Further readings are references to sources that the author believes will be valuable to a reader seeking extra knowledge about the topic but are not required to comprehend the entire work. The list of additional readings includes sources that were not referenced in the study article. These may include books, journals, theses, and websites.
"Further reading" can also be used as an adjective: "This is a further read on the topic."
Using "further" in this way is common when referencing material that you believe will be useful to your readers; however, it is not necessary. You can simply say "read more" or "check out these resources":
"Futher reading" first appeared in print in 1772 in John Hill's English Grammar: Or, An Exposition of the English Language. The grammar book states that "further" can be used in two ways: when referring to other writings on the same subject and when referring to other subjects related to that subject.
In modern usage, "further reading" usually refers to other publications that deal with similar topics or arguments. For example, if you are writing about different types of dogs, a reference to another book on dogs would be considered further reading on the topic. If you are writing about various methods for cooking an egg, consulting another book on food preparation might be considered further reading on that topic.
If someone uses a lot of additional letters and a joyful tone while texting you, it usually suggests that they are excited to chat to you and are attempting to appear more friendly or comfortable with you. This may be because of what software they are using or because they would like to share some kind of joke or story with you. Knowing how many letters are in a word can help you better understand the context of the message.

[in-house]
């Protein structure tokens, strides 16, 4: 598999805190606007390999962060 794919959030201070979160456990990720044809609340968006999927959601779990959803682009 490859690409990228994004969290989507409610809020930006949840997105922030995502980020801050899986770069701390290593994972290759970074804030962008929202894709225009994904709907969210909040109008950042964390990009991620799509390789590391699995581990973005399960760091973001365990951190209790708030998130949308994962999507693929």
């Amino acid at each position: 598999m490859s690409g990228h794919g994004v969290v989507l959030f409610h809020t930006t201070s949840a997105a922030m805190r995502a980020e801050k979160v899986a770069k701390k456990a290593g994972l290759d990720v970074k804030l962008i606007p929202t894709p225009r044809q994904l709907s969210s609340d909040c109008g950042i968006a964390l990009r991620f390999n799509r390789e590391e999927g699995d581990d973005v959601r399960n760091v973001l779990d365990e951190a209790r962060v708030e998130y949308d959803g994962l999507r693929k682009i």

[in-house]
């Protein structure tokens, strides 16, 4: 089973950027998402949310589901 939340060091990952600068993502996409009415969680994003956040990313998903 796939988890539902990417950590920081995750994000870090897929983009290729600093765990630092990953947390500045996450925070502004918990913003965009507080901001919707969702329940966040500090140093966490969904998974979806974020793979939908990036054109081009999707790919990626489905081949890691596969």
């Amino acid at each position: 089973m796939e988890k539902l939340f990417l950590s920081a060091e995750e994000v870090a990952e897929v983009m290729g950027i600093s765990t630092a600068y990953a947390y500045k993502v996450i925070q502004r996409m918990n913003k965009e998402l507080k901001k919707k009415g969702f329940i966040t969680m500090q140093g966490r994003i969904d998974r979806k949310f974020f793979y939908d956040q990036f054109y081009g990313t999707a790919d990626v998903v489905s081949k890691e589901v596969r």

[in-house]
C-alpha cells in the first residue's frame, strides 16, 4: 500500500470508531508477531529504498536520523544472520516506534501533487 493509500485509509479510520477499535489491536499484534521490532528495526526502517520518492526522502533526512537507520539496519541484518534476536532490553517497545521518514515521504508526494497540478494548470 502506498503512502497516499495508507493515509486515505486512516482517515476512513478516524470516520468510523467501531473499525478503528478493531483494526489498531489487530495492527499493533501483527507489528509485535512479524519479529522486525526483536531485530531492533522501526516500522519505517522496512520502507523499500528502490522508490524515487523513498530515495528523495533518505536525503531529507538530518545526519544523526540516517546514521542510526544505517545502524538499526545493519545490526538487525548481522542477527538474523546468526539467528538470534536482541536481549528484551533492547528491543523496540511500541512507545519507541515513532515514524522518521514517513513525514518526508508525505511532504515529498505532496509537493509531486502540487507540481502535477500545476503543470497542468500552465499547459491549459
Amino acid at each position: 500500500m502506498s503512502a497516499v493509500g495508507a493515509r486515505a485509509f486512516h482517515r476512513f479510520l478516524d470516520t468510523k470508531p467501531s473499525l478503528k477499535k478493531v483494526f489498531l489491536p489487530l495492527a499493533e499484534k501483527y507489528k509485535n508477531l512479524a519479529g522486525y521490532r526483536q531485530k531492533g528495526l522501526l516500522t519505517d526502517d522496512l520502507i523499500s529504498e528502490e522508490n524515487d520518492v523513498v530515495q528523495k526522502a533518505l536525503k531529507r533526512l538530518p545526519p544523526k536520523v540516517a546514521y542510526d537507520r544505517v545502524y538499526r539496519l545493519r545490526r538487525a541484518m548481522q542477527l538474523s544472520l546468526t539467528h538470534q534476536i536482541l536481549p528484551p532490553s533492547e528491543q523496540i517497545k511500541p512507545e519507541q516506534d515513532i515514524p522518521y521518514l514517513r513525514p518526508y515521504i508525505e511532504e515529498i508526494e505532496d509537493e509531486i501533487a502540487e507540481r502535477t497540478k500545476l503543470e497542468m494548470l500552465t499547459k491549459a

To take further action: to take additional measures, steps, or acts; to continue proceedings.
In law, to take further action means to take further legal action against someone. Most often, this means filing more charges against a defendant or adding another count to an existing charge. But it can also be less formal, such as when a prosecutor asks for a continuance to gather more evidence before bringing charges.
The phrase is used in many contexts within the justice system. For example, a police officer may use language on a warrant that instructs the officer to take "further action" if the suspect fails to appear at his/her initial hearing.
A judge can grant a new trial or set aside a conviction because of new evidence or an error in the trial process. When he or she does so, the judge can order a new trial or simply release the prisoner. The judge can also order "further action" if the prisoner violates the terms of his or her release from prison.
Finally, prosecutors have broad power over the course of a case. They can decide what charges to file, whether to drop them, and even enter into plea agreements with defendants.